Cosmic dust, not 'alien megastructure,' veils mysterious star

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NASA image obtained January 3, 2018 shows an illustration of a star behind a shattered comet. Observations of the star KIC 8462852 by NASA's Kepler and Spitzer space telescopes suggest that its unusual light signals are likely from comet fragments

It's been called the "most mysterious star in the universe," bigger than the sun and yet brightening and dimming in an odd way that suggested to some an alien megastructure might be circling it.

But a study out Wednesday, compiled by more than 100 scientists who have been observing the star named KIC 8462852, puts the alien rumors to rest.

"Dust is most likely the reason why the star's light appears to dim and brighten," said lead author Tabetha Boyajian, assistant professor of physics and astronomy at Louisiana State University, for whom "Tabby's Star" is nicknamed.

"The new data shows that different colors of light are being blocked at different intensities. Therefore, whatever is passing between us and the star is not opaque, as would be expected from a planet or alien megastructure."

The initial discovery of the star was made with the help of NASA's planet-hunting space telescope, known as Kepler.

Kepler detects planets by tracking moments when a star's light dims as an object passes in front of it.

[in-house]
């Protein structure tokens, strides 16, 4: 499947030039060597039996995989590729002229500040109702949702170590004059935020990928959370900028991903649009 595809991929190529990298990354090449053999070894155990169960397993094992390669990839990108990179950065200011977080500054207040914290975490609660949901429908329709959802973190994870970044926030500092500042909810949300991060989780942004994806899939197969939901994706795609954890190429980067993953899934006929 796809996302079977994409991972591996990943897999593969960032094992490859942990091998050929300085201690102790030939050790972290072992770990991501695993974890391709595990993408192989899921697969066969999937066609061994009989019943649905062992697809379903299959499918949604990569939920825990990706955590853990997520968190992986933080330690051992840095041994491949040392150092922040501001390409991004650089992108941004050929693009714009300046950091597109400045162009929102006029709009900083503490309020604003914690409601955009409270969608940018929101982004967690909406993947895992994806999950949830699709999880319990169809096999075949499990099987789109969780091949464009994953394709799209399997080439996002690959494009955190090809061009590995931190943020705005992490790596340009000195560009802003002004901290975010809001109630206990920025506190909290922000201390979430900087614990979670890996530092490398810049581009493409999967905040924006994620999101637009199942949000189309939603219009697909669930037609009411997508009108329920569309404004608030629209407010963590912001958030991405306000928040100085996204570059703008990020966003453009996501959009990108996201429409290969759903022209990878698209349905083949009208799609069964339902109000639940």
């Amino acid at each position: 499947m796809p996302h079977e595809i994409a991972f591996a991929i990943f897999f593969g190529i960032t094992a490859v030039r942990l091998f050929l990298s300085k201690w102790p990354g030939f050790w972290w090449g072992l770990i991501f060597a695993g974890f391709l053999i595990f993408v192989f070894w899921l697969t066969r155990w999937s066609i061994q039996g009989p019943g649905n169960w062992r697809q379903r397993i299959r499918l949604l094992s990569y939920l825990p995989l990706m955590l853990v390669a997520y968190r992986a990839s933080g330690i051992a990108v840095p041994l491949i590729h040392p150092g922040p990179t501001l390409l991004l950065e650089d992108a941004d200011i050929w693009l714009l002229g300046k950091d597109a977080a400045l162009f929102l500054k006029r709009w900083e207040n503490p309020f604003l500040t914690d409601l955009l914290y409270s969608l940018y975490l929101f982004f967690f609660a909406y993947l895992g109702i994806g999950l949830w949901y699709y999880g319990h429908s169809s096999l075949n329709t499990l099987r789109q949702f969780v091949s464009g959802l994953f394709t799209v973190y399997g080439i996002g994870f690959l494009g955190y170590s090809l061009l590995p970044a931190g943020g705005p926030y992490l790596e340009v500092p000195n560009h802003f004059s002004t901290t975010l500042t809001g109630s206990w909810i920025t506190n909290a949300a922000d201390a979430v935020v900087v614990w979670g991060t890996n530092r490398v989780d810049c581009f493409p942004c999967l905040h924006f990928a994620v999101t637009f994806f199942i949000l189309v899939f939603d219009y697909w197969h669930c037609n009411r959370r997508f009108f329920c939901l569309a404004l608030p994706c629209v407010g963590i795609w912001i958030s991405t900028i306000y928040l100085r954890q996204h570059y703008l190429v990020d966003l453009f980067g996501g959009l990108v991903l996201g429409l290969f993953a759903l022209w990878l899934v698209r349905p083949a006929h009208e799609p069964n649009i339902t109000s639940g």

The unusual dips in brightness in Tabby's Star -- more than 1,000 light-years away, about 50 percent bigger and 1,000 degrees hotter than the sun -- aroused global interest.

Citizen scientists, known as the Planet Hunters, were the ones who discovered the star's strange behavior, by sifting through massive amounts of data from the NASA Kepler mission.

"If it wasn't for people with an unbiased look on our universe, this unusual star would have been overlooked," Boyajian said.

- New era in astronomy -

More than 1,700 people donated some $100,000 through a Kickstarter campaign to study it further.

Astronomers at the California-based Las Cumbres Observatory watched it closely from March 2016 to December 2017.

"We were hoping that once we finally caught a dip happening in real time, we could see if the dips were the same depth at all wavelengths," said co-author Jason Wright, assistant professor at Pennsylvania State's department of astronomy and astrophysics.

"If they were nearly the same, this would suggest that the cause was something opaque, like an orbiting disk, planet, or star, or even large structures in space."

The team indeed found four episodes when the star's light dipped, beginning in May 2017.

Even though the team has ruled out any massive alien construction as the cause of dimming, "it raises the plausibility of other phenomena being behind the dimming," Wright said.

"There are models involving circumstellar material -- like exocomets, which were Boyajian's team's original hypothesis -- which seem to be consistent with the data we have."

Researchers say the experiment is indicative of a new era in astronomy, in which crowd-sourcing and citizen scientists help fuel new discoveries.

"We're gathering so much data on a single target," said Tyler Ellis, a doctoral candidate at Louisiana State University who was among those studying this star.

"This project is reflective of changes in astronomy with the access to this flood of data."

The report is published in The Astrophysical Journal Letters.